Well, having spent too long doing exactly what you describe (printing), and damn well too, if I may say so, I do not wholly agree about the temptation with real paper printing. I have to go back to my statement about that certain gut feeling: it was there as a confirmation that one had nailed the shot; the time to stop was just understood without any sense of maybe about it.
Neither can I agree with the thing about obscene costs of the wet medium. Okay, I'm clearly speaking of my time when I was doing all that darkroom stuff, which was really until the mid-late 70s, and cost was never a problem because a client was paying for it all. (Post late-70s I worked pretty well exclusively on transparency material.) For me, transparencies were not only the medium of necessity for reproduction, but specialising also allowed me to concentrate/hone my technique to suit it. I almost invariably used Kodachrome 64 Pro with a few Ektachromes when 6x6 was demanded, which was not often.
(There's a funny/sad tale associated with my b/w printing. I was invited to a soirée at the advertising offices of House of Fraser in Glasgow, one night, and as I was chatting to one of the design staff, I asked him who the author was of one of the shots pinned up on the wall. It was of my favourite model, looked amazingly good, and I wondered who had crept up behind me when I wasn't looking and had done such a cool job in nipping some of the work. The guy looked at me, said Rob, what a cheap way of looking for a compliment! Hell's bloody bells, it was one of my own shots and I didn't even remember having shot it or printing it! I felt an absolute asshole! Which just goes to show that there are indeed very good busy times in any business. If only they lasted!)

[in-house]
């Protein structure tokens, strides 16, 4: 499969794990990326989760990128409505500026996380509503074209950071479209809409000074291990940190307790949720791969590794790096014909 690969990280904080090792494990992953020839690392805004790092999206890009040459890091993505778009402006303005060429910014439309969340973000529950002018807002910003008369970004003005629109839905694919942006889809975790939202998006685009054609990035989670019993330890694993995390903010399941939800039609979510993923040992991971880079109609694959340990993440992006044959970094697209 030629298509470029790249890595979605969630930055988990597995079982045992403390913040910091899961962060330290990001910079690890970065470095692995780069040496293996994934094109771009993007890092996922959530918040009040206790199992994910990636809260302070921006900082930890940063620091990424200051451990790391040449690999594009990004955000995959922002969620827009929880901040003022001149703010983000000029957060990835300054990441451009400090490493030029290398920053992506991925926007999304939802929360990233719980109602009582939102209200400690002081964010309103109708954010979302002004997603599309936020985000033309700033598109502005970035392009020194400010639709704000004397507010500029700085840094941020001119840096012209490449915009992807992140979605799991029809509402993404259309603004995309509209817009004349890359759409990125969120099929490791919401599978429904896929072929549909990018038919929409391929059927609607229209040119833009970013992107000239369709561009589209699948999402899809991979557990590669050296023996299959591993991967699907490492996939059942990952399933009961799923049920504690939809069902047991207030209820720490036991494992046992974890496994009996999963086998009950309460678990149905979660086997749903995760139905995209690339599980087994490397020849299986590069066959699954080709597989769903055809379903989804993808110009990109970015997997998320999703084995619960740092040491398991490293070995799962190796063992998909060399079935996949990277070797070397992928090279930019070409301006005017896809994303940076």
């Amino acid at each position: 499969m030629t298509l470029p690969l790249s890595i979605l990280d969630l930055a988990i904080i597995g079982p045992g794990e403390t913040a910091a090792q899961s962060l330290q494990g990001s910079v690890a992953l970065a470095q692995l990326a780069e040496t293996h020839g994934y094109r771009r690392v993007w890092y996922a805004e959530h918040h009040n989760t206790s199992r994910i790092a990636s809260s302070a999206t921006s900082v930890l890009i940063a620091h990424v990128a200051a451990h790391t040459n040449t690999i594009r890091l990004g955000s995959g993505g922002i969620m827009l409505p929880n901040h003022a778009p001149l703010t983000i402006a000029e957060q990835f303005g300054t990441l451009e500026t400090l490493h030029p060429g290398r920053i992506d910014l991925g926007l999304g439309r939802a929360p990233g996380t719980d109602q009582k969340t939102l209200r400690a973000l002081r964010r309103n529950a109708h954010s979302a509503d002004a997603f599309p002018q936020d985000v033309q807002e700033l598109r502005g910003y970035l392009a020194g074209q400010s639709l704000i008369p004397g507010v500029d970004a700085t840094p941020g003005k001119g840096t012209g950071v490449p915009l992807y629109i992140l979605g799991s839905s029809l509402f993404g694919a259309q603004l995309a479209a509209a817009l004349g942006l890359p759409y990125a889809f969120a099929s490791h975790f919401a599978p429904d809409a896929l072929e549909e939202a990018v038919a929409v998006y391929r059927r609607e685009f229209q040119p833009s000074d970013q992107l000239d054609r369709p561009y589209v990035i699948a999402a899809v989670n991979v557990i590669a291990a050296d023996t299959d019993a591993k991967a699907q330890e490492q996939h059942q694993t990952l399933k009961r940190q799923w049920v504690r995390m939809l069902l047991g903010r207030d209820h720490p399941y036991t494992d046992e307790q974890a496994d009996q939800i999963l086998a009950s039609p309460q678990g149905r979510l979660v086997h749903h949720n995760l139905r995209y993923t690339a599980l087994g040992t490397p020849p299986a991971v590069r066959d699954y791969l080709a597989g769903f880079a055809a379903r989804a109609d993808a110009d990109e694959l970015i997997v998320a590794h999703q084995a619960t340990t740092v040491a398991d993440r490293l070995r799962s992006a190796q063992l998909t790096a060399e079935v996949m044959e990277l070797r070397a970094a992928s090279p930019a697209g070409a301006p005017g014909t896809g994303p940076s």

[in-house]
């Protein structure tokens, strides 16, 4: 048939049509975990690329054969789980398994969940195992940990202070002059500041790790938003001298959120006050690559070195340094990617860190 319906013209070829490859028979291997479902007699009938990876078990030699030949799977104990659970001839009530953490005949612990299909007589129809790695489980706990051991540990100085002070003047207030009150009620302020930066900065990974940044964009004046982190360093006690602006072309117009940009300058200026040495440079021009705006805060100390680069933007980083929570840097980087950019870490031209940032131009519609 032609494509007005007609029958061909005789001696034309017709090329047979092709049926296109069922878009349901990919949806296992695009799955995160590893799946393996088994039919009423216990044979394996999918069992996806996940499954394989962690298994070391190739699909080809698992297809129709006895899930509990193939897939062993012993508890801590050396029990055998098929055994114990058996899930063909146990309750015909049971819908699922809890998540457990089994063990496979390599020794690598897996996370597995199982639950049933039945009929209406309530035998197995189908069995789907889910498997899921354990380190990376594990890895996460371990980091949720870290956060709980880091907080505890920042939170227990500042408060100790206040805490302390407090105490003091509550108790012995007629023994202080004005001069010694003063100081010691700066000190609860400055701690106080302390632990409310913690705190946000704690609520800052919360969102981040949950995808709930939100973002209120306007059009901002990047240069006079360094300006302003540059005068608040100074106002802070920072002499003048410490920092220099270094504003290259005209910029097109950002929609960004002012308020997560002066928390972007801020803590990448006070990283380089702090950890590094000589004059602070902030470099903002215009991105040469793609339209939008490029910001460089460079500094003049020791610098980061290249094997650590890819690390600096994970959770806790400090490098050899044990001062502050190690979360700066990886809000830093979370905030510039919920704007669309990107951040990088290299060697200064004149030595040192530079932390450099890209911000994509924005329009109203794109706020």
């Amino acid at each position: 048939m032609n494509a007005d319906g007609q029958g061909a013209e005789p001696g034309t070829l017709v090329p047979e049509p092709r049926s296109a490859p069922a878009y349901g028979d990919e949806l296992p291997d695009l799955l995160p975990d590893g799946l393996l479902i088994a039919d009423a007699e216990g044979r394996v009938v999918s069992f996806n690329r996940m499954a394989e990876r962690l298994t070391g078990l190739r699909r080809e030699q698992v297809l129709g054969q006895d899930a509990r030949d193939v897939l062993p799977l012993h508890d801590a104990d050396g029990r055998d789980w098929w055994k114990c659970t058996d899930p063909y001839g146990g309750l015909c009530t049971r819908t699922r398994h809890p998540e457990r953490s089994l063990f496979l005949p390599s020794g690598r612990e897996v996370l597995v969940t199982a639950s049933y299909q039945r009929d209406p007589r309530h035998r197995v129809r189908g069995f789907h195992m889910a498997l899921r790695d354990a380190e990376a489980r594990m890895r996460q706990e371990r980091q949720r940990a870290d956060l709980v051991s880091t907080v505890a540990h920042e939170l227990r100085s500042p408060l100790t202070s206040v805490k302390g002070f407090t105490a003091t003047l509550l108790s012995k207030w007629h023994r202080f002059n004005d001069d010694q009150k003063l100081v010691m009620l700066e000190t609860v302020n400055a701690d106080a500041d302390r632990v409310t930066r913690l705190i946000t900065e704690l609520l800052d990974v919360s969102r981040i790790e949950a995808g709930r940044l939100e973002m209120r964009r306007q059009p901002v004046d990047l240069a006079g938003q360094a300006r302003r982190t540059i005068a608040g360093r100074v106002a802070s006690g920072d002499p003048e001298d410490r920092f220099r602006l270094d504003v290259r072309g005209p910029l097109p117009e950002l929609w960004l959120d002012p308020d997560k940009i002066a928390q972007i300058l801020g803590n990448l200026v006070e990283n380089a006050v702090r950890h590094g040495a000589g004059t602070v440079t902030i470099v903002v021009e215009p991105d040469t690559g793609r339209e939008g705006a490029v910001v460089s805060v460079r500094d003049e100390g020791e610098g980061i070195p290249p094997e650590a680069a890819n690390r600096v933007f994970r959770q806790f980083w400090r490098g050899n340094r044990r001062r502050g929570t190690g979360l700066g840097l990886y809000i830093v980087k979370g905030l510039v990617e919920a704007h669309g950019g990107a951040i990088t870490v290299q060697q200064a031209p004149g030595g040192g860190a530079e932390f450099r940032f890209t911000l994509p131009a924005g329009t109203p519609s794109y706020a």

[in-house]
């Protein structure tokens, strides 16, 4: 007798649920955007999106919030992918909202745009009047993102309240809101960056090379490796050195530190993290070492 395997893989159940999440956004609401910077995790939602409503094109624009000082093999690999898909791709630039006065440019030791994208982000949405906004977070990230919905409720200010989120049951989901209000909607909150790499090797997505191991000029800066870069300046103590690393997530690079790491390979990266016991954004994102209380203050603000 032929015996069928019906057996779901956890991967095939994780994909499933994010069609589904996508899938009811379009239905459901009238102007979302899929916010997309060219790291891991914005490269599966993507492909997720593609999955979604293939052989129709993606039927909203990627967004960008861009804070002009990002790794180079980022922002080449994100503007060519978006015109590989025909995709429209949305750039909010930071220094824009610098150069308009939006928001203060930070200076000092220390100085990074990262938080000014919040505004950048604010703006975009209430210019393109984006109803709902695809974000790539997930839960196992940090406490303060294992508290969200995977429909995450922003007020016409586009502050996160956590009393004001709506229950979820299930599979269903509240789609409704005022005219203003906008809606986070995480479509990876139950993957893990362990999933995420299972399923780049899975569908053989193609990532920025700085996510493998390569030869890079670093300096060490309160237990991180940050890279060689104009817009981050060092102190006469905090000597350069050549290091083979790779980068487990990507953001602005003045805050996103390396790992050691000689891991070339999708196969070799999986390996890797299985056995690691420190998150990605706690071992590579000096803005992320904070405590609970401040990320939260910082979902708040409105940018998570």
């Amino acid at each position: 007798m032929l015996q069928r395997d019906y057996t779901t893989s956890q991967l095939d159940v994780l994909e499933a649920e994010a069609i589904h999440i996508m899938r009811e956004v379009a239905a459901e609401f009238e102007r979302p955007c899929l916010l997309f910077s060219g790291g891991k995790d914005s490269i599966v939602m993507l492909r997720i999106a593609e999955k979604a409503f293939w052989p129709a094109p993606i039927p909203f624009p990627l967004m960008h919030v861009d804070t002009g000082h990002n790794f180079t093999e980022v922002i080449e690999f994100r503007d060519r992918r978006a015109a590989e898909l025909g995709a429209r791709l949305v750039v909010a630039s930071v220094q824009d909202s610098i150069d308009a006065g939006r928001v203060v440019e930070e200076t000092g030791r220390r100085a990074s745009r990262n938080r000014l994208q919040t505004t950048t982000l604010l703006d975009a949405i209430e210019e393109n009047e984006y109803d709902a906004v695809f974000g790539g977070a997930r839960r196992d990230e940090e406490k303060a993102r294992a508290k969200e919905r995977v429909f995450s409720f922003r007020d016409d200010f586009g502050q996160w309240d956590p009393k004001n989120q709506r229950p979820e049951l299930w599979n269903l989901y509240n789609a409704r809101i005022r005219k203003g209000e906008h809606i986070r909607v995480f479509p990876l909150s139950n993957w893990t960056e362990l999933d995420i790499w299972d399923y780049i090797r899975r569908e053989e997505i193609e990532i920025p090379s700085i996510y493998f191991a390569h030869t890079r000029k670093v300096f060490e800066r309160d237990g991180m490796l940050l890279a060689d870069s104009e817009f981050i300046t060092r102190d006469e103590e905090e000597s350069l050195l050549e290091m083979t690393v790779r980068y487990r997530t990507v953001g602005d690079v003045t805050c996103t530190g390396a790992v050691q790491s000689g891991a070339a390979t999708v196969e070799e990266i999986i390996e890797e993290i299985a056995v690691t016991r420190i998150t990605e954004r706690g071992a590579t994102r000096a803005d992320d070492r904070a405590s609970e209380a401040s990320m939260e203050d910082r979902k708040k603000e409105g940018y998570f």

I have now made the jump to Word; I hadn’t expected this post to be very long. What follows will probably be somewhat disjointed because I can’t see your post any longer, as I don’t want to keep jumping from here to LuLa, which would be as awkward as just using the currently hopeless little box that marks the new paradigm of progress ;-)
As far as digital print tweaking goes, yes, you can undo what turns out to be a step too far, but the point is to know where that step lies before you feel obliged to take it.
Many people claim that their calibrated systems save them from having to do any testing beyond what they see on the monitor. This may mean two things: they have wonderful systems; they are geniuses. Myself, though the monitor is calibrated, even with b/w I have to tweak way beyond what looks optimal on the monitor. In other words, WYSInotWYG in my case! In the event, I probably, no, certainly end up wasting far more time and paper with digital print testing than I ever did with wet. And this time, there are no external clients: I’m in the mug’s game of being my own!
Not having researched equivalent paper prices for wet v. digital printing, I can’t tell you which is, sheet per sheet, the more expensive these days, but it would be irrelevant as I can’t realistically consume the water that non-plastic prints require for washing. But I tell you this: I would love to produce Kodak WSG 2D prints instead of these Hahne Rags that I do!